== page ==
Whose IV line is it anyway?
The patients overwhelming thought that open visit notes were a great idea. They said it would give them more control and be better prepared for appointments. They also said it would help them do a better job following doctors' orders. More than 37,000 patients took part in the survey, and 92 to 97 percent endorsed access. That's a lot of enthusiasm.
The doctors, however, aren't so sure. Most thought the patients would be more confused and worried if they saw their notes. The doctors also thought they'd have to work more as a result.
About one-third of the 173 doctors polled decided not to take part in the OpenNotes project. For them, the prospect of patients peering over their shoulders meant they would have to be less candid, particularly when writing about such touchy subjects as cancer, obesity, substance abuse and mental health. And unlike the doctors who signed on to the experiment, they didn't think all this hassle would make patient care better or safer.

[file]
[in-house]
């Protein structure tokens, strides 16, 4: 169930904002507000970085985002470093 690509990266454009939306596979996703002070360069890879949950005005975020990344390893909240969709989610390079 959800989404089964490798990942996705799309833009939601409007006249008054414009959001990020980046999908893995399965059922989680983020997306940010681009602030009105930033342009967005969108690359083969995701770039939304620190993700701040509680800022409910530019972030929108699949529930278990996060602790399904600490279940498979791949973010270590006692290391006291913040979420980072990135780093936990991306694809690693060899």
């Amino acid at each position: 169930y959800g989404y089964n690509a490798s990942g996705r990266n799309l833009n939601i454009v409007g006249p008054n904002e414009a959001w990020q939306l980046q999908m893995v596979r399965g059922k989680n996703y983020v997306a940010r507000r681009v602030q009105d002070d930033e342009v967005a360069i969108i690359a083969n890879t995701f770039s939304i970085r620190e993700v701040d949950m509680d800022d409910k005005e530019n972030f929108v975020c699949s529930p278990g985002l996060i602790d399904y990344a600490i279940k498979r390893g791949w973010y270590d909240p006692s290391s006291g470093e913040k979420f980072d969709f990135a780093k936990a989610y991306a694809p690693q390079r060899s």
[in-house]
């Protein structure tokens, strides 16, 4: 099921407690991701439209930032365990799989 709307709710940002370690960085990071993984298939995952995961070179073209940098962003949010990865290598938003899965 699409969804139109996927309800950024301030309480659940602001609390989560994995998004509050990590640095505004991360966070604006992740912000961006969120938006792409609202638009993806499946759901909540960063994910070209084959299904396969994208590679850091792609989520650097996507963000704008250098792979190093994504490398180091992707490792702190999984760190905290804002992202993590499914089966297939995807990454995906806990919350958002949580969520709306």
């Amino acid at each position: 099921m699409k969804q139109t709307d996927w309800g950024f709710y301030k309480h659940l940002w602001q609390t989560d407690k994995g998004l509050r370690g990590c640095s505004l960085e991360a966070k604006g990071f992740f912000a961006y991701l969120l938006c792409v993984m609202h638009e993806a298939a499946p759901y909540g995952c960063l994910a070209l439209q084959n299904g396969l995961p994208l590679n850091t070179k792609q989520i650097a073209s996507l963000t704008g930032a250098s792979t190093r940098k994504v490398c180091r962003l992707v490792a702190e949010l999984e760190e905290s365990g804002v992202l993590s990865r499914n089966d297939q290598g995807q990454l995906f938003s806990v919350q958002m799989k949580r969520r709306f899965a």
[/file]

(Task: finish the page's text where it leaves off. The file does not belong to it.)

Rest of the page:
But for now, here's a clue. In May 2009, the University of Texas M.D. Anderson Cancer Center started letting patients read their electronic medical records online. More than 84 percent of current patients have looked at their records. Referring physicians are using them, too. The two most common requests they make are that doctors fix something written down incorrectly, and for how best to translate medical jargon.
"As a result, they are more informed about their care plan and diagnostic results and ask smarter, more focused questions," Thomas Feeley, vice president of medical operations at M.D. Anderson, and Kenneth Shine, executive vice chancellor for health affairs at the University of Texas system, wrote in an accompanying editorial in Annals. And yes, the doctors do complain about the time it takes to explain what they wrote. But all and all, they're happy with it.